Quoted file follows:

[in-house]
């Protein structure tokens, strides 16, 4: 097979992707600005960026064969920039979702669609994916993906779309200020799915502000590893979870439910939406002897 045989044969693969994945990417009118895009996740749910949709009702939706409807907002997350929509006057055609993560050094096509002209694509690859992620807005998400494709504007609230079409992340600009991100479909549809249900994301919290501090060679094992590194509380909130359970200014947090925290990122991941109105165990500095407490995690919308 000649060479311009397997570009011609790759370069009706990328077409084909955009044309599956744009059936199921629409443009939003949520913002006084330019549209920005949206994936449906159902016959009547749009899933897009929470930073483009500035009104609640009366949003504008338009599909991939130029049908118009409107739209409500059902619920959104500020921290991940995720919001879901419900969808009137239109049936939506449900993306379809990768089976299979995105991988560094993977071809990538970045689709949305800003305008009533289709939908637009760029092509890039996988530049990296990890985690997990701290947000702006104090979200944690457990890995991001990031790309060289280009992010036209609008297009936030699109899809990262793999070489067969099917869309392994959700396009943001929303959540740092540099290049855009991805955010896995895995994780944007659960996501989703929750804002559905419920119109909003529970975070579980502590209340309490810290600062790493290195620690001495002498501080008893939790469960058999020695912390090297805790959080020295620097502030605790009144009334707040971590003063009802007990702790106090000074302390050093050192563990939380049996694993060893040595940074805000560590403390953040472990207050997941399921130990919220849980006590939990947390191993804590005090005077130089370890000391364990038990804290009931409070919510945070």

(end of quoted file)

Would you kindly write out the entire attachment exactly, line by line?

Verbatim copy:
[in-house]
């Protein structure tokens, strides 16, 4: 097979992707600005960026064969920039979702669609994916993906779309200020799915502000590893979870439910939406002897 045989044969693969994945990417009118895009996740749910949709009702939706409807907002997350929509006057055609993560050094096509002209694509690859992620807005998400494709504007609230079409992340600009991100479909549809249900994301919290501090060679094992590194509380909130359970200014947090925290990122991941109105165990500095407490995690919308 000649060479311009397997570009011609790759370069009706990328077409084909955009044309599956744009059936199921629409443009939003949520913002006084330019549209920005949206994936449906159902016959009547749009899933897009929470930073483009500035009104609640009366949003504008338009599909991939130029049908118009409107739209409500059902619920959104500020921290991940995720919001879901419900969808009137239109049936939506449900993306379809990768089976299979995105991988560094993977071809990538970045689709949305800003305008009533289709939908637009760029092509890039996988530049990296990890985690997990701290947000702006104090979200944690457990890995991001990031790309060289280009992010036209609008297009936030699109899809990262793999070489067969099917869309392994959700396009943001929303959540740092540099290049855009991805955010896995895995994780944007659960996501989703929750804002559905419920119109909003529970975070579980502590209340309490810290600062790493290195620690001495002498501080008893939790469960058999020695912390090297805790959080020295620097502030605790009144009334707040971590003063009802007990702790106090000074302390050093050192563990939380049996694993060893040595940074805000560590403390953040472990207050997941399921130990919220849980006590939990947390191993804590005090005077130089370890000391364990038990804290009931409070919510945070």